Faculty of elite schools where rich kids learn to view themselves as Victims of Oppression (and to hate their own parents, who are footing the bill) are invariably surprised to find themselves the targets of student outrage. At Yale University (annual tuition,$47,600), a faculty member named Nicholas Christakis was surrounded by an angry mob that included Jerelyn Luther, a Yale junior who screamed at him, “Who the f—k hired you?” Ms. Luther, it turned out, is from affluent Fairfield, Conn., where the value of her family’s home is reportedly appraised at $760,000. The student protest that led to Ms. Luther’s obscenity-spewing tantrum arose from concerns about Halloween celebrations at Yale. It was claimed (in a Facebook post by sophomore Neema Githere) that a fraternity had held a “white girls only” party Oct. 31. Although this claim was evidently false, Yale students worked themselves into an emotional frenzy culminating in a Nov. 10 “March of Resilience.” One of the participants in that protest told the Yale Daily News that campus life is “emotionally draining and traumatic for many people of color.”

Emotional trauma is a common symptom among the young disciples of the Cult of Social Justice, occasionally inspiring them to proclaim visions of their own suffering that are either hallucinations or lies. At the University of Virginia, for example, a young woman claimed to have been gang-raped at a fraternity party; after her story made worldwide headlines in November 2014, however, an investigation found that the fraternity had not even held a party on the night in question, and it seems the alleged ringleader of the gang-rape, “Haven Monahan,” was a fictitious invention of the self-declared “survivor” of a crime that never happened.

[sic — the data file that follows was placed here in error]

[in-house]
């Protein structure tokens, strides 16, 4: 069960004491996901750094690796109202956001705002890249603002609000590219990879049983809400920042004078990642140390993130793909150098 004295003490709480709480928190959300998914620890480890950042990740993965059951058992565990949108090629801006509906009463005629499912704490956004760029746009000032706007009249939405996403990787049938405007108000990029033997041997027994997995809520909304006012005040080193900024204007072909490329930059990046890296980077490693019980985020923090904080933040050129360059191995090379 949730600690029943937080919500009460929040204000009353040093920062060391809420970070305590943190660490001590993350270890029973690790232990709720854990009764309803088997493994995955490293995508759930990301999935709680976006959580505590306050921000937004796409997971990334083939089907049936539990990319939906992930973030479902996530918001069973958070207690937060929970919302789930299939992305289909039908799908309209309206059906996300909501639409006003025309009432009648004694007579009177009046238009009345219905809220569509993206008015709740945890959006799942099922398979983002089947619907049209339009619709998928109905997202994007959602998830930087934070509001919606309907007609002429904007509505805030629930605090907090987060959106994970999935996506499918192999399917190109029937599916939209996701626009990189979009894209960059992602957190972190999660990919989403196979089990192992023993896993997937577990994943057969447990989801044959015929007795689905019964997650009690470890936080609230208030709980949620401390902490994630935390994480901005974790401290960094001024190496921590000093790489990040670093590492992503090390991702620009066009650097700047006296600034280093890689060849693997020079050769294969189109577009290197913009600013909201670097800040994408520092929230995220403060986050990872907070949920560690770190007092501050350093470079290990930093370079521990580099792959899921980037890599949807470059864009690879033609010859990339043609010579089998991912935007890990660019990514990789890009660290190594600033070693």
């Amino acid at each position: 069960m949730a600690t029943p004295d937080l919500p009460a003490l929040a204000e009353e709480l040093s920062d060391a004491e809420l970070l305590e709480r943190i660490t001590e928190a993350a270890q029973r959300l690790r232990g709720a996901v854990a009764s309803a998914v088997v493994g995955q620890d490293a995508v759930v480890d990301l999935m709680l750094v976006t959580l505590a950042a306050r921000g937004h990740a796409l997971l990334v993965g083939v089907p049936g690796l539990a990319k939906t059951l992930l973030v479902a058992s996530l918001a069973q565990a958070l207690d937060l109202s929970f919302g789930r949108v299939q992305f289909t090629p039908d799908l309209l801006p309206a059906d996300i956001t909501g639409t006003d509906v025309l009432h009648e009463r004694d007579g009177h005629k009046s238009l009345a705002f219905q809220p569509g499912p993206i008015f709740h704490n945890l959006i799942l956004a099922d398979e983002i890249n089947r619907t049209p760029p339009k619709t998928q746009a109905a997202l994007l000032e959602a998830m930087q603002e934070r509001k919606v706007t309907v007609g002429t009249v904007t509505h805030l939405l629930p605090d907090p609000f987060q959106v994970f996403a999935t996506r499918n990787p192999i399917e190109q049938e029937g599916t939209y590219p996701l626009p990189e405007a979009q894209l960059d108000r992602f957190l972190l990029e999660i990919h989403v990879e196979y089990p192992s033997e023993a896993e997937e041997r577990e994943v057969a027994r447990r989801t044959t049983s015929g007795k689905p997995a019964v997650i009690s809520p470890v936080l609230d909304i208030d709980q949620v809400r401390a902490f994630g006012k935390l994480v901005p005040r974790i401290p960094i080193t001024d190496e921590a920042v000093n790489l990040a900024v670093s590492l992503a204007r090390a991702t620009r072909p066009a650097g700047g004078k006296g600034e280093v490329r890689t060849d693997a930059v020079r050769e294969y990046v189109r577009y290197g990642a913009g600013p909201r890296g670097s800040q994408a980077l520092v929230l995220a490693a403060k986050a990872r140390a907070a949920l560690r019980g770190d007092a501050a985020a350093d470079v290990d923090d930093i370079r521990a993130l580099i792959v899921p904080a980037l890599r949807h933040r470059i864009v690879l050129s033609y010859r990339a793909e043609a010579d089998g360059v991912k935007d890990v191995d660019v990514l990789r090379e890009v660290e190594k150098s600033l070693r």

The Cult of Social Justice requires occasional proof of its quasi-religious worldview, and if not enough genuine oppression can be found, the disciples are always willing to invent evidence of their victimhood. Students at Oberlin have proven remarkably creative in this regard. In 2013, the campus erupted in fury over graffiti and other alleged evidence of racism and homophobia that attracted nationwide media attention. (“Oberlin College Cancels Classes Amid String of Racial Incidents” was the headline at, which illustrated the story with a photo of a Ku Klux Klan robe.) It turned out the whole thing was a hoax, and that the alleged “racial incidents” had been manufactured by “progressive” students, including a member of Oberlin College Democrats. Police quickly identified the perpetrators of the hoax and informed Oberlin officials, who “remained silent as the campus reacted as if the incidents were real.”

Phony victimhood and fake hate hoaxes are not limited to elite campuses, as the same mentality typifies the progressive online activists known as “social justice warriors” (SJWs). Their deliberate dishonesty is sufficiently notorious that Vox Day wrote a popular book about them entitled SJWs Always Lie. Seven years into the Obama presidency, many Americans seem willing to believe whatever the liberal media want them to believe. If it suits the political interests of the Democratic Party for people to believe that Oberlin College students are victims of “white supremacy,” then the liberal media will report this as a fact.

How to rid the Oberlin campus of “cissexist heteropatriarchy” and increase the number of black musicians in the college’s jazz program? Perhaps someone should ask Hillary Clinton. The Cult of Social Justice predictably offers the same solution to every problem: Vote Democrat!

Robert Stacy McCain